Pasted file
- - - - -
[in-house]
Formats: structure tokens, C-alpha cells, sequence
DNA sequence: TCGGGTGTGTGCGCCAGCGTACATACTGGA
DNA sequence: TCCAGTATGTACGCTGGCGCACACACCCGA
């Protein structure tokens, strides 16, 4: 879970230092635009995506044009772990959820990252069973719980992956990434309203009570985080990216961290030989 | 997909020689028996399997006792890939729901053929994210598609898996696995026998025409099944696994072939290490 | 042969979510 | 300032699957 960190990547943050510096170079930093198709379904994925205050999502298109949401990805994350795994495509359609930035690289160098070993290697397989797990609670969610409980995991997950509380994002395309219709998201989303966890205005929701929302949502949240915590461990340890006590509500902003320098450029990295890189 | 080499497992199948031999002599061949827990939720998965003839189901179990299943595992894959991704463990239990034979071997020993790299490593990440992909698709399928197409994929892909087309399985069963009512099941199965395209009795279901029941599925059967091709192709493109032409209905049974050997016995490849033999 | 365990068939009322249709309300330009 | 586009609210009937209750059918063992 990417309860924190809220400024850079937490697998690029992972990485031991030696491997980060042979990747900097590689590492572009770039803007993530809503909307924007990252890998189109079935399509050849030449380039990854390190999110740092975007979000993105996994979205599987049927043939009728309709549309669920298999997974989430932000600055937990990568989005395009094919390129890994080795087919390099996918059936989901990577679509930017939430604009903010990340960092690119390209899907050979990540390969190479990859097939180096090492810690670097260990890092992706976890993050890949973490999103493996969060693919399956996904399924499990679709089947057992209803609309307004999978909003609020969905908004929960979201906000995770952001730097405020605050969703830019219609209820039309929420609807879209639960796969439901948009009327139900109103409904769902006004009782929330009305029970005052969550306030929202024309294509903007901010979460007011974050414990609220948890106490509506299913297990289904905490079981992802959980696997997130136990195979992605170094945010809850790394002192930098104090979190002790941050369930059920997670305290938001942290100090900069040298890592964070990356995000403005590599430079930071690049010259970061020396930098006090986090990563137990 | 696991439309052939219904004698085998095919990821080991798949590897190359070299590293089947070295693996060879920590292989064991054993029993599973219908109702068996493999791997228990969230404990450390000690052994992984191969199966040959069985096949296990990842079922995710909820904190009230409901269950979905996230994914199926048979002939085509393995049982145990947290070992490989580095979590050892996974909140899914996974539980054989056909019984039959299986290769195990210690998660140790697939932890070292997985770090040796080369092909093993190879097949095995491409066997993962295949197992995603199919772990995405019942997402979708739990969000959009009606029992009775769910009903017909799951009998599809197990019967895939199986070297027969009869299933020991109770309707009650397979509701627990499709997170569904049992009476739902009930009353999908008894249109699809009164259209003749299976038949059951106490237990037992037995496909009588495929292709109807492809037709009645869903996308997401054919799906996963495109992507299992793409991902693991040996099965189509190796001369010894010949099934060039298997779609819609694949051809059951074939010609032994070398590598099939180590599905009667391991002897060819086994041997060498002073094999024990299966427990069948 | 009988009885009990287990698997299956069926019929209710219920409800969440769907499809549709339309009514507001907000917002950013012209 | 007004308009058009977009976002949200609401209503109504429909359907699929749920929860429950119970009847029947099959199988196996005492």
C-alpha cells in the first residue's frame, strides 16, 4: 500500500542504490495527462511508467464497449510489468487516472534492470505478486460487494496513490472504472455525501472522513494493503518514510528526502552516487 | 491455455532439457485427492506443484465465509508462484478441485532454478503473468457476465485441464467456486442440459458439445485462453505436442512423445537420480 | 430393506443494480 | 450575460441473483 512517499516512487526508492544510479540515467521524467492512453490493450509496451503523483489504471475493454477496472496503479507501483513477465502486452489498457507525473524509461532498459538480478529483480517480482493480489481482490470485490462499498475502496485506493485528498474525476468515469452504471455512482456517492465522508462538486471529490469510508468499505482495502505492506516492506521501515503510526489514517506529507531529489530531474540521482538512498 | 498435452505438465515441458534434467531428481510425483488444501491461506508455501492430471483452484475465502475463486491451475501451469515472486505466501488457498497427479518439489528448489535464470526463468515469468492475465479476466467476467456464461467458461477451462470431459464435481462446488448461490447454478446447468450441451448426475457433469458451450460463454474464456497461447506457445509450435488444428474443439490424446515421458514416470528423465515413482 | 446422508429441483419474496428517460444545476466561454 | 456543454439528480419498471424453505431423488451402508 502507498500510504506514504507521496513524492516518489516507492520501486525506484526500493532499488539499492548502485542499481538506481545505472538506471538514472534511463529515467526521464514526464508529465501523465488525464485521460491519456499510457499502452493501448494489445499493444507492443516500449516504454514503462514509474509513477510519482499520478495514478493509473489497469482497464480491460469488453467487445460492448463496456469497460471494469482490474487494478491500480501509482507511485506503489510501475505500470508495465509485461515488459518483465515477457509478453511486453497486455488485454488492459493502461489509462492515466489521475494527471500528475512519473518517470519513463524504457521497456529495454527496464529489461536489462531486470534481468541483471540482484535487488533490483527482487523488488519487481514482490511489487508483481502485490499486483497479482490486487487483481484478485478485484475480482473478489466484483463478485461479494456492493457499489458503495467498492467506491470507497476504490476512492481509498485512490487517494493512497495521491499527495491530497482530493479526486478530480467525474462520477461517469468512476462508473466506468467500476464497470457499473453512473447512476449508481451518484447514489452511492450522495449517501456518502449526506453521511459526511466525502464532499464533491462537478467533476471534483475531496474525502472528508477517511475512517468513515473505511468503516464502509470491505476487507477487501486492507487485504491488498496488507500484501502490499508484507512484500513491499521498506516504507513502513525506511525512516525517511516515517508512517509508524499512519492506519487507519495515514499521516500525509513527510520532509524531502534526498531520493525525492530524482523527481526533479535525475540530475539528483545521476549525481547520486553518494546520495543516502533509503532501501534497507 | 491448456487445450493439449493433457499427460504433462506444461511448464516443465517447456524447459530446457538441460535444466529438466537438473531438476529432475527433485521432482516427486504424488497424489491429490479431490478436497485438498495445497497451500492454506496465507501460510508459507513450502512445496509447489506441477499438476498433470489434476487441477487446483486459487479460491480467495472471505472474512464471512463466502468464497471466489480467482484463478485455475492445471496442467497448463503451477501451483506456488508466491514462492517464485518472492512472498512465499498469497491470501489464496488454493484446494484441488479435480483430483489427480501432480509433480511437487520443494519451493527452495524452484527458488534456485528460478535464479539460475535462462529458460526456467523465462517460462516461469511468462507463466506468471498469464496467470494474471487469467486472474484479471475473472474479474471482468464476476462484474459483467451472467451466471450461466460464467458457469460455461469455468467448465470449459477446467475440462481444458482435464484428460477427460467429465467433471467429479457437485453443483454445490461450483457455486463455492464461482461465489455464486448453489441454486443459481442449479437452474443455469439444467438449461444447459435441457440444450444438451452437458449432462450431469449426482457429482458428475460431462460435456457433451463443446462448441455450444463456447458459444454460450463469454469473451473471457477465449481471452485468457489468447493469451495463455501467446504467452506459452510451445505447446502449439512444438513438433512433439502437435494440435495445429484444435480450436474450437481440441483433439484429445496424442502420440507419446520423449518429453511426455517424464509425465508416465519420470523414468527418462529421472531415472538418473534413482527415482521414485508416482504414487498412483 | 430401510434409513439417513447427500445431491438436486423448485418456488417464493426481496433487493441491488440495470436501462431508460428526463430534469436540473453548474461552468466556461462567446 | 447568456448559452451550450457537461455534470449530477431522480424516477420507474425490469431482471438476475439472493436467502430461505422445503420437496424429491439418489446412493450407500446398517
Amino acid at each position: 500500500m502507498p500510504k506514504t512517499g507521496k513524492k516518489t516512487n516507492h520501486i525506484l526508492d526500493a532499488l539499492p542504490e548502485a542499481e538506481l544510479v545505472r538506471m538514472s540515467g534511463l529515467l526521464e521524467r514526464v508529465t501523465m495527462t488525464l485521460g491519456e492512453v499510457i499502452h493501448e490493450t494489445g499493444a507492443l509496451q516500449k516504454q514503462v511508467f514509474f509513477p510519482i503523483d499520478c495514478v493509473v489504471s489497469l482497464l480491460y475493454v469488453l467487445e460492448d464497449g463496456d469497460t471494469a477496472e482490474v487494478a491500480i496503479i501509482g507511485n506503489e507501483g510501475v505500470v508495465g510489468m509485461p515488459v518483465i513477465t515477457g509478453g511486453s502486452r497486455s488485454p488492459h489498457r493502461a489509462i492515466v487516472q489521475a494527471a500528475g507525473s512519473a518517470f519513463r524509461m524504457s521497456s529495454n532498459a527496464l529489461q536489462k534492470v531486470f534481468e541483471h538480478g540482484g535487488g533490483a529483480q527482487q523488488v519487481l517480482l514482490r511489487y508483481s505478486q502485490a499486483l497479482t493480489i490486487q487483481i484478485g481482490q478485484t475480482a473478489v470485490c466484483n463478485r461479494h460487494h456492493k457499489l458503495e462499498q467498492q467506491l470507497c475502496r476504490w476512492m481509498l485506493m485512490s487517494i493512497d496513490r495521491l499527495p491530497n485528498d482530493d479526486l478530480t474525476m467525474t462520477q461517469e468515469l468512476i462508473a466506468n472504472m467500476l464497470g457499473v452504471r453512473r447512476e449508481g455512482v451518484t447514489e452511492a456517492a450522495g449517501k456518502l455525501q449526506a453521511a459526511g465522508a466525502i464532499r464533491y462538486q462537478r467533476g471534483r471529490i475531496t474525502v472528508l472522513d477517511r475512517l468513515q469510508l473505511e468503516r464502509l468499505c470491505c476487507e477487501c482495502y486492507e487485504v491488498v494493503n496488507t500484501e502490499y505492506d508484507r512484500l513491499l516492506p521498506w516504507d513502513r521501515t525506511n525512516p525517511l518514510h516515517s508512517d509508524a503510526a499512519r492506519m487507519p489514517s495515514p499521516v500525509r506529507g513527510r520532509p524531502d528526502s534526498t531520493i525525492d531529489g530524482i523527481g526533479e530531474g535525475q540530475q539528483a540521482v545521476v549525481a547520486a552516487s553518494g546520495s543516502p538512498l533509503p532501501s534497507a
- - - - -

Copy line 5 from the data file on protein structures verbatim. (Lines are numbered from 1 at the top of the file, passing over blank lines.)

């Protein structure tokens, strides 16, 4: 879970230092635009995506044009772990959820990252069973719980992956990434309203009570985080990216961290030989 | 997909020689028996399997006792890939729901053929994210598609898996696995026998025409099944696994072939290490 | 042969979510 | 300032699957 960190990547943050510096170079930093198709379904994925205050999502298109949401990805994350795994495509359609930035690289160098070993290697397989797990609670969610409980995991997950509380994002395309219709998201989303966890205005929701929302949502949240915590461990340890006590509500902003320098450029990295890189 | 080499497992199948031999002599061949827990939720998965003839189901179990299943595992894959991704463990239990034979071997020993790299490593990440992909698709399928197409994929892909087309399985069963009512099941199965395209009795279901029941599925059967091709192709493109032409209905049974050997016995490849033999 | 365990068939009322249709309300330009 | 586009609210009937209750059918063992 990417309860924190809220400024850079937490697998690029992972990485031991030696491997980060042979990747900097590689590492572009770039803007993530809503909307924007990252890998189109079935399509050849030449380039990854390190999110740092975007979000993105996994979205599987049927043939009728309709549309669920298999997974989430932000600055937990990568989005395009094919390129890994080795087919390099996918059936989901990577679509930017939430604009903010990340960092690119390209899907050979990540390969190479990859097939180096090492810690670097260990890092992706976890993050890949973490999103493996969060693919399956996904399924499990679709089947057992209803609309307004999978909003609020969905908004929960979201906000995770952001730097405020605050969703830019219609209820039309929420609807879209639960796969439901948009009327139900109103409904769902006004009782929330009305029970005052969550306030929202024309294509903007901010979460007011974050414990609220948890106490509506299913297990289904905490079981992802959980696997997130136990195979992605170094945010809850790394002192930098104090979190002790941050369930059920997670305290938001942290100090900069040298890592964070990356995000403005590599430079930071690049010259970061020396930098006090986090990563137990 | 696991439309052939219904004698085998095919990821080991798949590897190359070299590293089947070295693996060879920590292989064991054993029993599973219908109702068996493999791997228990969230404990450390000690052994992984191969199966040959069985096949296990990842079922995710909820904190009230409901269950979905996230994914199926048979002939085509393995049982145990947290070992490989580095979590050892996974909140899914996974539980054989056909019984039959299986290769195990210690998660140790697939932890070292997985770090040796080369092909093993190879097949095995491409066997993962295949197992995603199919772990995405019942997402979708739990969000959009009606029992009775769910009903017909799951009998599809197990019967895939199986070297027969009869299933020991109770309707009650397979509701627990499709997170569904049992009476739902009930009353999908008894249109699809009164259209003749299976038949059951106490237990037992037995496909009588495929292709109807492809037709009645869903996308997401054919799906996963495109992507299992793409991902693991040996099965189509190796001369010894010949099934060039298997779609819609694949051809059951074939010609032994070398590598099939180590599905009667391991002897060819086994041997060498002073094999024990299966427990069948 | 009988009885009990287990698997299956069926019929209710219920409800969440769907499809549709339309009514507001907000917002950013012209 | 007004308009058009977009976002949200609401209503109504429909359907699929749920929860429950119970009847029947099959199988196996005492």